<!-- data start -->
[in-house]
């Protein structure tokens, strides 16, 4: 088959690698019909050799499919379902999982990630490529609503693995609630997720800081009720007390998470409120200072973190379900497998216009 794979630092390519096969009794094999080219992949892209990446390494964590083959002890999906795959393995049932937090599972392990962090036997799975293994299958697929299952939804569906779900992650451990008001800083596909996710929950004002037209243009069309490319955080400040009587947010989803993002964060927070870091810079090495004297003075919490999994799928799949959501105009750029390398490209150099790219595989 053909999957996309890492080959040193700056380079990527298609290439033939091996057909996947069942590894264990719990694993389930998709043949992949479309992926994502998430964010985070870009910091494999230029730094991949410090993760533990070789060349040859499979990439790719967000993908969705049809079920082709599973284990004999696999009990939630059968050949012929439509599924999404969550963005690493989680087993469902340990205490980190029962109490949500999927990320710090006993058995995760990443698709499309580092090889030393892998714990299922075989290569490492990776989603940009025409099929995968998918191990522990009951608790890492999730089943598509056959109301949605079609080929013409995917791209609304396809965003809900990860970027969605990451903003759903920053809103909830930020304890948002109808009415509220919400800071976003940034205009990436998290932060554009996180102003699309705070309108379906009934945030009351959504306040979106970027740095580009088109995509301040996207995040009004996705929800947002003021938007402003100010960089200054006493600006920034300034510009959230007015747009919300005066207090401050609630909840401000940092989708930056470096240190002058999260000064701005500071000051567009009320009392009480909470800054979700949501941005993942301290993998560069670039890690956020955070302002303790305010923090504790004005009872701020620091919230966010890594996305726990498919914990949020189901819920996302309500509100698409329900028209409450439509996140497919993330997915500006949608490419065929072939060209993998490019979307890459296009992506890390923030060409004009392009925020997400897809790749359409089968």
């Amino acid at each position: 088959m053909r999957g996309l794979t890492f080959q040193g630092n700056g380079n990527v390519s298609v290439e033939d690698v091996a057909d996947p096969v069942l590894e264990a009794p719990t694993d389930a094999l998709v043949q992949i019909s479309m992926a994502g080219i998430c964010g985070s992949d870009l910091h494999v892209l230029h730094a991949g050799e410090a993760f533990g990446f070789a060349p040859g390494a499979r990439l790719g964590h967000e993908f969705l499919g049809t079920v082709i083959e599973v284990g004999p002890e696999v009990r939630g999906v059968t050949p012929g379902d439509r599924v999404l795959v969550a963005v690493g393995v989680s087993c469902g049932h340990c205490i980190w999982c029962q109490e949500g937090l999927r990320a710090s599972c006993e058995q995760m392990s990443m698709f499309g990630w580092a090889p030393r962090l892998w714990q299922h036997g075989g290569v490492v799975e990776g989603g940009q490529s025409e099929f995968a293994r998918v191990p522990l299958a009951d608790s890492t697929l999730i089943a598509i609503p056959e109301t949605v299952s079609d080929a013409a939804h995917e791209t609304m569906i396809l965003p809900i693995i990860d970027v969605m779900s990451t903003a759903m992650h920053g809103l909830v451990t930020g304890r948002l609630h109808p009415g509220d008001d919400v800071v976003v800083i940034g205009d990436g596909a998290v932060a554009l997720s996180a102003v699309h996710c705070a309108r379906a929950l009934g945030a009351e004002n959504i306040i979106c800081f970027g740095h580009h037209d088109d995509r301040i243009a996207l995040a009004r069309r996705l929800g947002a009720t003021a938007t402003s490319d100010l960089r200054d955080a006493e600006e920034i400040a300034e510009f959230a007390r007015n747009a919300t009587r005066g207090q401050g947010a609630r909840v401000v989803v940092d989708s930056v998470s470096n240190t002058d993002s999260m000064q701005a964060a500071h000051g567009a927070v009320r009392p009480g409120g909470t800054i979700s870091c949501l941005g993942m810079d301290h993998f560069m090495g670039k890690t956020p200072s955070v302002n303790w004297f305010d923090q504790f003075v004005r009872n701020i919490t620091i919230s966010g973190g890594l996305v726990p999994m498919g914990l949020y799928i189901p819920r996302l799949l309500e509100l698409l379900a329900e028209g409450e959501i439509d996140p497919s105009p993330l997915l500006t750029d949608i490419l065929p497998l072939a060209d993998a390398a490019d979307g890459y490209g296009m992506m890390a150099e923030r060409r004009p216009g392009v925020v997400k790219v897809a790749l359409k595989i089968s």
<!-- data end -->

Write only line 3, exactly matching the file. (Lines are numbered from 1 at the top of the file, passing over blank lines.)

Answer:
């Amino acid at each position: 088959m053909r999957g996309l794979t890492f080959q040193g630092n700056g380079n990527v390519s298609v290439e033939d690698v091996a057909d996947p096969v069942l590894e264990a009794p719990t694993d389930a094999l998709v043949q992949i019909s479309m992926a994502g080219i998430c964010g985070s992949d870009l910091h494999v892209l230029h730094a991949g050799e410090a993760f533990g990446f070789a060349p040859g390494a499979r990439l790719g964590h967000e993908f969705l499919g049809t079920v082709i083959e599973v284990g004999p002890e696999v009990r939630g999906v059968t050949p012929g379902d439509r599924v999404l795959v969550a963005v690493g393995v989680s087993c469902g049932h340990c205490i980190w999982c029962q109490e949500g937090l999927r990320a710090s599972c006993e058995q995760m392990s990443m698709f499309g990630w580092a090889p030393r962090l892998w714990q299922h036997g075989g290569v490492v799975e990776g989603g940009q490529s025409e099929f995968a293994r998918v191990p522990l299958a009951d608790s890492t697929l999730i089943a598509i609503p056959e109301t949605v299952s079609d080929a013409a939804h995917e791209t609304m569906i396809l965003p809900i693995i990860d970027v969605m779900s990451t903003a759903m992650h920053g809103l909830v451990t930020g304890r948002l609630h109808p009415g509220d008001d919400v800071v976003v800083i940034g205009d990436g596909a998290v932060a554009l997720s996180a102003v699309h996710c705070a309108r379906a929950l009934g945030a009351e004002n959504i306040i979106c800081f970027g740095h580009h037209d088109d995509r301040i243009a996207l995040a009004r069309r996705l929800g947002a009720t003021a938007t402003s490319d100010l960089r200054d955080a006493e600006e920034i400040a300034e510009f959230a007390r007015n747009a919300t009587r005066g207090q401050g947010a609630r909840v401000v989803v940092d989708s930056v998470s470096n240190t002058d993002s999260m000064q701005a964060a500071h000051g567009a927070v009320r009392p009480g409120g909470t800054i979700s870091c949501l941005g993942m810079d301290h993998f560069m090495g670039k890690t956020p200072s955070v302002n303790w004297f305010d923090q504790f003075v004005r009872n701020i919490t620091i919230s966010g973190g890594l996305v726990p999994m498919g914990l949020y799928i189901p819920r996302l799949l309500e509100l698409l379900a329900e028209g409450e959501i439509d996140p497919s105009p993330l997915l500006t750029d949608i490419l065929p497998l072939a060209d993998a390398a490019d979307g890459y490209g296009m992506m890390a150099e923030r060409r004009p216009g392009v925020v997400k790219v897809a790749l359409k595989i089968s």